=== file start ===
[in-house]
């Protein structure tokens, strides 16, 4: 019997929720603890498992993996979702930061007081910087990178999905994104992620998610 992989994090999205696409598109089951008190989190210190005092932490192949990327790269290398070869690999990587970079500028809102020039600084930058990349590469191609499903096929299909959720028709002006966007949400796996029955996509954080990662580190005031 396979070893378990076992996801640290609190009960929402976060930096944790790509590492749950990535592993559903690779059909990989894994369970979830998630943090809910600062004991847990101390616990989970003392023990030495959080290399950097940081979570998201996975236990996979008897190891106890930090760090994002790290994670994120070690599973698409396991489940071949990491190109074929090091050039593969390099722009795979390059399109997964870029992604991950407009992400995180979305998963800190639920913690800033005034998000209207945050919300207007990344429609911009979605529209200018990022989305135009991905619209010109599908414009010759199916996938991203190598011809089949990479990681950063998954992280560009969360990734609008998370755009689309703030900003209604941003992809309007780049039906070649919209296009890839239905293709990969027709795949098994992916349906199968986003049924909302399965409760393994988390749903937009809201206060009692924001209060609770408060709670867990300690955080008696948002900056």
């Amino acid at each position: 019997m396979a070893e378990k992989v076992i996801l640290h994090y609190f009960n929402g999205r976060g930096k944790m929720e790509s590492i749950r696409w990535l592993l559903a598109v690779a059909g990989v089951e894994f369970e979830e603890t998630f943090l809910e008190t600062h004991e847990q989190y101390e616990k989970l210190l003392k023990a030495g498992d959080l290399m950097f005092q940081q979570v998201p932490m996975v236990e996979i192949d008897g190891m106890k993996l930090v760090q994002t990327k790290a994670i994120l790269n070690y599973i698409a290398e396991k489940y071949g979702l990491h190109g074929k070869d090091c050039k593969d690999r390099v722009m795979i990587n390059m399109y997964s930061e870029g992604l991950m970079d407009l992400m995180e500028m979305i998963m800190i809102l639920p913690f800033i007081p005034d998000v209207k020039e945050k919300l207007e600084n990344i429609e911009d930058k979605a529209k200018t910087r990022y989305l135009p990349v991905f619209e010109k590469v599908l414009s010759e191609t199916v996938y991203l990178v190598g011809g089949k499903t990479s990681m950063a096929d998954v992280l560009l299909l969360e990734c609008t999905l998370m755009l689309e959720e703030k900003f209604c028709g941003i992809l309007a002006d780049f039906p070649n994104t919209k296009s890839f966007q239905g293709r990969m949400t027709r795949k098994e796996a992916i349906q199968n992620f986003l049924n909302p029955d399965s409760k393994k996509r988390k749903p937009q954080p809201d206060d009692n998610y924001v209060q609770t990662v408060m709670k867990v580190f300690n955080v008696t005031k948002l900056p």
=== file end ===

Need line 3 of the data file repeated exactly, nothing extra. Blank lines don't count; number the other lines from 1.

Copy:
């Amino acid at each position: 019997m396979a070893e378990k992989v076992i996801l640290h994090y609190f009960n929402g999205r976060g930096k944790m929720e790509s590492i749950r696409w990535l592993l559903a598109v690779a059909g990989v089951e894994f369970e979830e603890t998630f943090l809910e008190t600062h004991e847990q989190y101390e616990k989970l210190l003392k023990a030495g498992d959080l290399m950097f005092q940081q979570v998201p932490m996975v236990e996979i192949d008897g190891m106890k993996l930090v760090q994002t990327k790290a994670i994120l790269n070690y599973i698409a290398e396991k489940y071949g979702l990491h190109g074929k070869d090091c050039k593969d690999r390099v722009m795979i990587n390059m399109y997964s930061e870029g992604l991950m970079d407009l992400m995180e500028m979305i998963m800190i809102l639920p913690f800033i007081p005034d998000v209207k020039e945050k919300l207007e600084n990344i429609e911009d930058k979605a529209k200018t910087r990022y989305l135009p990349v991905f619209e010109k590469v599908l414009s010759e191609t199916v996938y991203l990178v190598g011809g089949k499903t990479s990681m950063a096929d998954v992280l560009l299909l969360e990734c609008t999905l998370m755009l689309e959720e703030k900003f209604c028709g941003i992809l309007a002006d780049f039906p070649n994104t919209k296009s890839f966007q239905g293709r990969m949400t027709r795949k098994e796996a992916i349906q199968n992620f986003l049924n909302p029955d399965s409760k393994k996509r988390k749903p937009q954080p809201d206060d009692n998610y924001v209060q609770t990662v408060m709670k867990v580190f300690n955080v008696t005031k948002l900056p």